Reed Smith Client Alerts

In this first instalment of our four-part guide to commodities regulation in Singapore, we cover the key Singapore licensing requirements which groups operating in the commodities sector need to be aware of, and the practical steps they can apply to remain compliant. In particular, we address the circumstances in which a licensing requirement may be triggered for a commodity market participant (taking account of the nature and territorial scope of the participant’s activities), and the basis on which a participant may avail itself of licensing exemptions.

Authors: Hagen Rooke Peter Zaman Carolyn Chia (Resource Law LLC), Tania Teng (Resource Law LLC)

Navigating the regulatory perimeter is a key challenge for commodity market participants, particularly where they rely on their ability to operate within licensing exemptions. In Singapore, commodity groups commonly conduct dealing and advisory activities within the scope of licensing exemptions, although, depending on the facts, it may be necessary to consider whether they also carry on other types of regulated activity (e.g., operating a market, carrying on fund management, or moneylending).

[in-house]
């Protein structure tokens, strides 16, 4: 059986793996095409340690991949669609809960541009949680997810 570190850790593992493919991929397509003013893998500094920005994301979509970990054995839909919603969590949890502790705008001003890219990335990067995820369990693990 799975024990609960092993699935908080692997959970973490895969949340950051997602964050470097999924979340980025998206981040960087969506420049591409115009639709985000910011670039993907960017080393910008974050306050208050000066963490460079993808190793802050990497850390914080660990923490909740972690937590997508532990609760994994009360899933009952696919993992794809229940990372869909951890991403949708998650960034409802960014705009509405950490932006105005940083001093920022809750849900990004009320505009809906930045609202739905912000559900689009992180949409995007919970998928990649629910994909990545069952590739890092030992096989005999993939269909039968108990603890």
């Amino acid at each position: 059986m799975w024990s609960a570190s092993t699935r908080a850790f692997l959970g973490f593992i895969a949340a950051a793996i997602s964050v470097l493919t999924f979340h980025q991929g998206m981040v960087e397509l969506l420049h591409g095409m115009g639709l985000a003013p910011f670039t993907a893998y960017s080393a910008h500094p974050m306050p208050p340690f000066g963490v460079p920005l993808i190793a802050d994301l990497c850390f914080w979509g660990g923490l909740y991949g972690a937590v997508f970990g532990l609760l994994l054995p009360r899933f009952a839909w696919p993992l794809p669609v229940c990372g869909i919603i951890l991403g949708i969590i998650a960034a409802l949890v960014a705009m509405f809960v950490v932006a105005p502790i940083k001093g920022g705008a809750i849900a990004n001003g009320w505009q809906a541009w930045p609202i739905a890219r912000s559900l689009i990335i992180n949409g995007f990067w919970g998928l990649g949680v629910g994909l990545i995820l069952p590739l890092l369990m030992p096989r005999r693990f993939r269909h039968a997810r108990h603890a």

As a first step in assessing an entity’s licensing position, the nature of the entity’s activities will need to be considered. For example, entities that trade over-the-counter commodity derivatives in Singapore may, in principle, conduct a regulated activity; however, some of those transactions (e.g., certain types of physically deliverable forward contract) may fall outside the scope of regulation. Once confirmed that the entity is, in principle, carrying on a regulated activity, it should be considered whether a licensing exemption is available – which may depend, for example, on the nature of the entity’s trading counterparty or whether the entity qualifies as an ‘approved global trading company’.